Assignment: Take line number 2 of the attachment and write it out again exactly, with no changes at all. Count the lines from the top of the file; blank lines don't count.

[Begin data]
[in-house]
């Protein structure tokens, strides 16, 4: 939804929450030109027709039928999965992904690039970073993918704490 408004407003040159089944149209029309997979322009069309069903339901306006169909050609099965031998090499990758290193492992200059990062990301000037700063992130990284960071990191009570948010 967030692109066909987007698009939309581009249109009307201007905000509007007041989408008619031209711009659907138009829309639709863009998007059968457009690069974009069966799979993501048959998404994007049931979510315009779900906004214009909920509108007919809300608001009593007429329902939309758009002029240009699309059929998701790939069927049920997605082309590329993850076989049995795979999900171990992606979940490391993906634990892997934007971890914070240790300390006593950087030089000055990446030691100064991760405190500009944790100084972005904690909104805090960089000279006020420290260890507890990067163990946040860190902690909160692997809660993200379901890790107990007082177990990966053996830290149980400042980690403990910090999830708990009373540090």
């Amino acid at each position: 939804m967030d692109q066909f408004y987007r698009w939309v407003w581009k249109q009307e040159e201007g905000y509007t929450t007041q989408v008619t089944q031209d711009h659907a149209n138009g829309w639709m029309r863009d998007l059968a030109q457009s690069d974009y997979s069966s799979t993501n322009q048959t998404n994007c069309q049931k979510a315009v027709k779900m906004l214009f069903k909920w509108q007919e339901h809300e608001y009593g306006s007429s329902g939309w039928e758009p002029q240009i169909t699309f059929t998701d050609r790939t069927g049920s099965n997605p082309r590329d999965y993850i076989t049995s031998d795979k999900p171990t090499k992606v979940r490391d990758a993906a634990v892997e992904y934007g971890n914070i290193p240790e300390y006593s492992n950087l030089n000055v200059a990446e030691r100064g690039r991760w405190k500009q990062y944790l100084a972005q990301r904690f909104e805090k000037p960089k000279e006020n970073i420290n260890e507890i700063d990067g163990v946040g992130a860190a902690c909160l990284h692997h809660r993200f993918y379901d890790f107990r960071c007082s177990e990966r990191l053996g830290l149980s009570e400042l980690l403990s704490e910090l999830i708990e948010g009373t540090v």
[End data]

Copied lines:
């Protein structure tokens, strides 16, 4: 939804929450030109027709039928999965992904690039970073993918704490 408004407003040159089944149209029309997979322009069309069903339901306006169909050609099965031998090499990758290193492992200059990062990301000037700063992130990284960071990191009570948010 967030692109066909987007698009939309581009249109009307201007905000509007007041989408008619031209711009659907138009829309639709863009998007059968457009690069974009069966799979993501048959998404994007049931979510315009779900906004214009909920509108007919809300608001009593007429329902939309758009002029240009699309059929998701790939069927049920997605082309590329993850076989049995795979999900171990992606979940490391993906634990892997934007971890914070240790300390006593950087030089000055990446030691100064991760405190500009944790100084972005904690909104805090960089000279006020420290260890507890990067163990946040860190902690909160692997809660993200379901890790107990007082177990990966053996830290149980400042980690403990910090999830708990009373540090």